bobthiele

John Carter/Bobby Bradford ‘Flight for Four’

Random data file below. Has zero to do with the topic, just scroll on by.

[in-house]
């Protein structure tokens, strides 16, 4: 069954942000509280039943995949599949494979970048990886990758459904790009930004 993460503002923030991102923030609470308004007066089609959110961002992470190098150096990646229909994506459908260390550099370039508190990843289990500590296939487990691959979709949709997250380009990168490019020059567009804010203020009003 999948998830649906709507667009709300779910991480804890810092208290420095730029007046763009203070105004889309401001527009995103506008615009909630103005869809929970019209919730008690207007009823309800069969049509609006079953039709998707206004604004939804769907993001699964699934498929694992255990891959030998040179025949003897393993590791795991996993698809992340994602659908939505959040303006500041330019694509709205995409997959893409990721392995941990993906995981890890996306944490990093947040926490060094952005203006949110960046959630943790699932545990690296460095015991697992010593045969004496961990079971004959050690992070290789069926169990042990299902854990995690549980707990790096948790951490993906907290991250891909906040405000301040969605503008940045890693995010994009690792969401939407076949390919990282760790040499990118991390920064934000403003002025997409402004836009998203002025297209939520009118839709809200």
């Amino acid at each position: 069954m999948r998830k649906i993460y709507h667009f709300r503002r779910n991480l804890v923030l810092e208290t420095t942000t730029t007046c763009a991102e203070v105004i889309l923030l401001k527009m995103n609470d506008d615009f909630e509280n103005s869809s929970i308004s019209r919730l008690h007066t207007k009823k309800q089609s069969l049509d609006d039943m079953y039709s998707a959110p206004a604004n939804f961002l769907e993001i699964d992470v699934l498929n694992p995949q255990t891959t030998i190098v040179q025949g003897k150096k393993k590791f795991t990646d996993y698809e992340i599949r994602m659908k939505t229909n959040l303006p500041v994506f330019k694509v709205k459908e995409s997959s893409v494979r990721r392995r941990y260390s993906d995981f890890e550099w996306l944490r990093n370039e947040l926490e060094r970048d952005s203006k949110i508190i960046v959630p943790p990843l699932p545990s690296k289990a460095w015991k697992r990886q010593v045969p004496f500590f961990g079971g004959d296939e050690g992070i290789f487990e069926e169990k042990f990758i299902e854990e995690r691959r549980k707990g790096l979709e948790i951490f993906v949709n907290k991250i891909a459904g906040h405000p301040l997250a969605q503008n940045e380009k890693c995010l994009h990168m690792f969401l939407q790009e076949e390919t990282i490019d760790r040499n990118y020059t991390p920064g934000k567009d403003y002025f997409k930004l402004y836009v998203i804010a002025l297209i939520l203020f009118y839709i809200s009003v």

Quite a record, but not for the timid, and if you’re looking for melodic, mellow grooves to begin/end your day, you might wanna look elsewhere. Be prepared to spend some time wandering the multitude of harmonic pathways herein—this is music for the mind. John Carter (saxes/flute/clarinet) and Bobby Bradford (trumpet/cornet)—both originally from Texas but transplanted to Los Angeles—discovered they were of similar musical mindsets after becoming acquainted through mutual friend and fellow Texas expat Ornette Coleman. Recruiting bassist Tom Williamson and drummer Bruz Freeman, they recorded this gem in 1969 for the Flying Dutchman under the supervision of producer Bob Thiele. ‘Flight for Four’ has become a bit of an underground legend—a marriage of post-bop and free jazz that packs A LOT into its grooves. The album is deeply conversational…dialog ebbs and flows freely, shifting rapidly from quartet to double duo to soliloquy and then back again. However unlike many freer jazz records, this one never explodes into an onslaught of high velocity honking, or descends into droning atonality. Instead, it has the feel of a complex murder mystery series, where there’s no one central character, no urgency to find the killer, and it’s never quite clear who is on which side of the law. Ultimately it doesn’t matter—the storytelling is so compelling you just hope it gets renewed for another season. There’s also a perpetual blues undercurrent that keeps things firmly in the realm of post bop jazz, even in its furthest-out moments. Ultimately, while this doesn’t always swing in any sort of obvious way—sometimes the pulse is thready—the compositions retain enough structure and players enough interpersonal groove that it rarely sounds chaotic. I still don’t fully understand this album, but I’m having a blast trying! Flying Dutchman FDS-108, stereo, 1969